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Design benefits with the right incentives for ‘on time’ retirement
Organizations can face unintended consequences when retirement-eligible employees remain in place either because they have not saved enough through their workplace savings plan to retire, or because their total rewards packages contain outsized incentives to stay put.
“If 4 percent of your population is retirement eligible and half of those people choose to delay retirement, the effect could be that 10 percent of your employees experience promotion blockage,” said Arthur L Noonan, a senior partner and actuary at Mercer. “This means 1,000 employees would experience promotion delays in a 10,000 employee firm.”
Noonan spoke at the Employee Benefit Research Institute’s winter policy forum, held recently in Washington, D.C.
Decisions about benefits design typically are made around financial metrics such as the cost for employers. That could be short-sighted, said Noonan, because “at the end of the day, it is labor productivity that drives true labor costs.”
When people don’t advance through the ranks because older workers are staying put, they become frustrated. And despite many predictions of Baby Boomers (born between 1946 and 1964) retiring at high rates and draining talent and expertise from their organizations, in many cases they seem locked down, as if proclaiming, “We won’t go.”
The resulting low “velocity” of talent movement can have negative consequences—especially for businesses whose strategy calls for attracting and promoting new talent. In these instance, “a business that provides incentives for retirement-eligible employees to leave would outperform one whose incentives are disconnected from tenure,” said Noonan.
To be sure, there can be negative consequences when employees do retire in large numbers. The well-known downsides of having an older working population include greater labor costs (due to higher compensation and increased health and disability claims). But on the plus side, older workers may be more productive than less-experienced new hires. How the positives and negatives weigh against each other will differ from company to company and from industry to industry. As a result, the optimal workforce management and total rewards strategies will differ among organizations.
Often, access to company-sponsored medical coverage is the top factor influencing the choice of whether to retire. Other key influencers include whether an employee’s 401(k) contains adequate savings or not, which is effected by retirement plan design factors such as the size of employer contributions, the incentives for employee contributions
built into the match formula, and the availability of retirement savings advice and education.
Other issues influencing retirement include time since an employee’s last promotion and the size of his or her annual raise (if high, then notching another year has a bigger payoff).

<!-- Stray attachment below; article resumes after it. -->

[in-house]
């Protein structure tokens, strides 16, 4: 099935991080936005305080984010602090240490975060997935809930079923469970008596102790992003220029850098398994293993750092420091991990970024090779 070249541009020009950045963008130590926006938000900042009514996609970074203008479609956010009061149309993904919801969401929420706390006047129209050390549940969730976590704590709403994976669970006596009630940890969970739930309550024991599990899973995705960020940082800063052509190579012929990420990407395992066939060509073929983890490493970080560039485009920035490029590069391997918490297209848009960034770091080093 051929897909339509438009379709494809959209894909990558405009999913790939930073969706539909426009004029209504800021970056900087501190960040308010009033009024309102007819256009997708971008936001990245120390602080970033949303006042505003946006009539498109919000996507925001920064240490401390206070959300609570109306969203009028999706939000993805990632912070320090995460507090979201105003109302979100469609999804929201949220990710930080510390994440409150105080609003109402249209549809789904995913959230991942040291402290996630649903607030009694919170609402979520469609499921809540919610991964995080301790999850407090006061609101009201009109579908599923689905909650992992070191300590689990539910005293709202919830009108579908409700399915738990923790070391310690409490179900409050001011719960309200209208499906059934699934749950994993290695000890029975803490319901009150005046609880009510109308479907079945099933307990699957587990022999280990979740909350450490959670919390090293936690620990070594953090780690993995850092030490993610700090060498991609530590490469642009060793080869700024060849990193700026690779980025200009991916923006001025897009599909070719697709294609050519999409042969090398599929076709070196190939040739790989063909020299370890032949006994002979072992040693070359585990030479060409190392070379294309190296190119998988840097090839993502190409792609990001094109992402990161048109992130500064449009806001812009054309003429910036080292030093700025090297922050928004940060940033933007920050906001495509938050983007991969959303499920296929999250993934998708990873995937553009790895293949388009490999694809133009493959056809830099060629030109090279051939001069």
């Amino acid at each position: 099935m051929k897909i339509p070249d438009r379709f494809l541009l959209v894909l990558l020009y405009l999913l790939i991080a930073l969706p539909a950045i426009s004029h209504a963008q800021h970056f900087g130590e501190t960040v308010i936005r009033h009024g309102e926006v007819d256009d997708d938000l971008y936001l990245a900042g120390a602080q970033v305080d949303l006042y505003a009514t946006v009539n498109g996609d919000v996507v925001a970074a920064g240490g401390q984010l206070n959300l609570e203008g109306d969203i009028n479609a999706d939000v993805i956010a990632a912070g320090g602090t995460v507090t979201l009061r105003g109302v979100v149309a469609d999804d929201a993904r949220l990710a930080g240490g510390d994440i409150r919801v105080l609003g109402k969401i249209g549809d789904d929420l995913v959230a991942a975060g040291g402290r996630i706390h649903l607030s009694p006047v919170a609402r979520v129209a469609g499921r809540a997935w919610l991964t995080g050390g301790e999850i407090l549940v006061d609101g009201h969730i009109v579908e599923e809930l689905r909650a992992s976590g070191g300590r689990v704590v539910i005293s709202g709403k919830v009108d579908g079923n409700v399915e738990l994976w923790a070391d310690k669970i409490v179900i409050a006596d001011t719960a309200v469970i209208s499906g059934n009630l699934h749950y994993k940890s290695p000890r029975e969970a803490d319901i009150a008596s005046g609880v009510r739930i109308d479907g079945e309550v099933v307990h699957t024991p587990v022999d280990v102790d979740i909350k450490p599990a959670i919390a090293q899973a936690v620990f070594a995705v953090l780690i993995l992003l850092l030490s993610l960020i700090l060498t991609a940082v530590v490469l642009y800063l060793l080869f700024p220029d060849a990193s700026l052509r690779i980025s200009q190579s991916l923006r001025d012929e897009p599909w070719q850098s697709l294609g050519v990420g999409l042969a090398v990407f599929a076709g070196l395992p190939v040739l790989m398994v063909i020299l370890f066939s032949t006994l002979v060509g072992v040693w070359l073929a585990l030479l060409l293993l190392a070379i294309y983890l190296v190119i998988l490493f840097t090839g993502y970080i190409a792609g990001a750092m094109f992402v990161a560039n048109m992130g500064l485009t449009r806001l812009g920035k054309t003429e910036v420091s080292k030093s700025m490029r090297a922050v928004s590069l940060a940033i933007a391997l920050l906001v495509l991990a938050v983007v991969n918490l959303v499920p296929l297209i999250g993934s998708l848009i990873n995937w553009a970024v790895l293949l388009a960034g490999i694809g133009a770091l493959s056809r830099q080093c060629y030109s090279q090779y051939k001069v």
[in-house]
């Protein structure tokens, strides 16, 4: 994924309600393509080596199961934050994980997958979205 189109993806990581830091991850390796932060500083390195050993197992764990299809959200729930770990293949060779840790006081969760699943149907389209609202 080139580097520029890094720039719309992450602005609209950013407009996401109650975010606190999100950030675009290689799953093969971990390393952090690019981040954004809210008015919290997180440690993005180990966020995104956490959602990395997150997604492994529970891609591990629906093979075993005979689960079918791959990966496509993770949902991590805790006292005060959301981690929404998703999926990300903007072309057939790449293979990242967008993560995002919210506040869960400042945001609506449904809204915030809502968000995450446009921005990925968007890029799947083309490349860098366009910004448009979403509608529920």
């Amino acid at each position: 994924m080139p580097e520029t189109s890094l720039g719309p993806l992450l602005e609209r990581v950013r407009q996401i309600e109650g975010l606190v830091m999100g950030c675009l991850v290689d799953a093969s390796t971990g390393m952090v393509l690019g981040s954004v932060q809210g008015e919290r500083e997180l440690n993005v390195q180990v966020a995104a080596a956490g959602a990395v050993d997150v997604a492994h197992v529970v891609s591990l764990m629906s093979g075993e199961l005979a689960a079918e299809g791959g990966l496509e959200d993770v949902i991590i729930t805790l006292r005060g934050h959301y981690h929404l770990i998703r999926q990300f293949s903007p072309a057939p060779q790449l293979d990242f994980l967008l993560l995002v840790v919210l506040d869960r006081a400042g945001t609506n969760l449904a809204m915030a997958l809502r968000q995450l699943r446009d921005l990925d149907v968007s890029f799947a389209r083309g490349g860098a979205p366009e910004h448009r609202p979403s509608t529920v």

“Identifying the factors that influence retirement decisions is essential for designing the right incentives for ‘on time’ retirement,” Noonan said. HR professionals should find the answers three key questions, he advised:
• What is the true cost of delayed/early retirement for the organization?
• What is the value of tenure to the business?
• Is the value of tenure to employees properly aligned with its value to the business?
Next, use that information, coupled with data on actual retirement choices, to resolve a third question:
• What is the optimal design of inducement for “on-time” exits from the workforce?
Measure the root causes of turnover, or lack thereof, Noonan recommended, and then change the outcomes based on the organization’s talent management and total rewards design.
Along similar lines, a new report from the nonprofit Transamerica Center for Retirement Studies (TCRS),
Baby Boomer Workers are Revolutionizing Retirement: Are They and Their Employers Ready?, examines the retirement vision among Baby Boomer workers and the level of involvement among employers to facilitate their transitioning into retirement.
Boomers “are forging a new model of retirement that is a radical departure from that of previous generations,” said Catherine Collinson, president of TCRS. “In doing so, they are overturning long-standing assumptions about working until age 65, calling for dramatic changes in current employment practices, and proving that retirement and working are not mutually exclusive.”
The survey showed that:
• 65 percent of Baby Boomer workers plan to work past age 65 or do not plan to retire. Slightly more than half (52 percent) plan to continue working after they retire.
• 62 percent of the boomers who plan to work in retirement and/or past age 65 indicate that their main reason is income or health benefits.
• 34 percent plan to work for enjoyment, including 18 percent who want to stay involved and 16 percent who enjoy what they do.
“For most Baby Boomers, retirement is no longer a point in time at which one immediately stops working,” said Collinson. “It is now a phased transition which may involve shifting from full-time to part-time work, taking on a position which is more satisfying and/or less demanding, or pursuing an encore career. Few Baby Boomers expect to immediately stop working when they retire. This vision of a flexible, phased transition to retirement cannot be accomplished without employers having programs and employment practices in place to facilitate it.”
The survey found a deep disconnect between boomers’ expectations and employers’ retirement realities:
• Only 48 percent of employers have practices in place to enable shifting from full-time to part-time and even fewer (37 percent) allow taking on new positions that are less stressful or demanding.
• This disconnect is amplified by even fewer boomers believing that their employers have such practices in place: Only 21 percent believe their employer will enable them to shift from full-time to part-time and only 12 percent say their employer will enable them to take positions which are less stressful or demanding.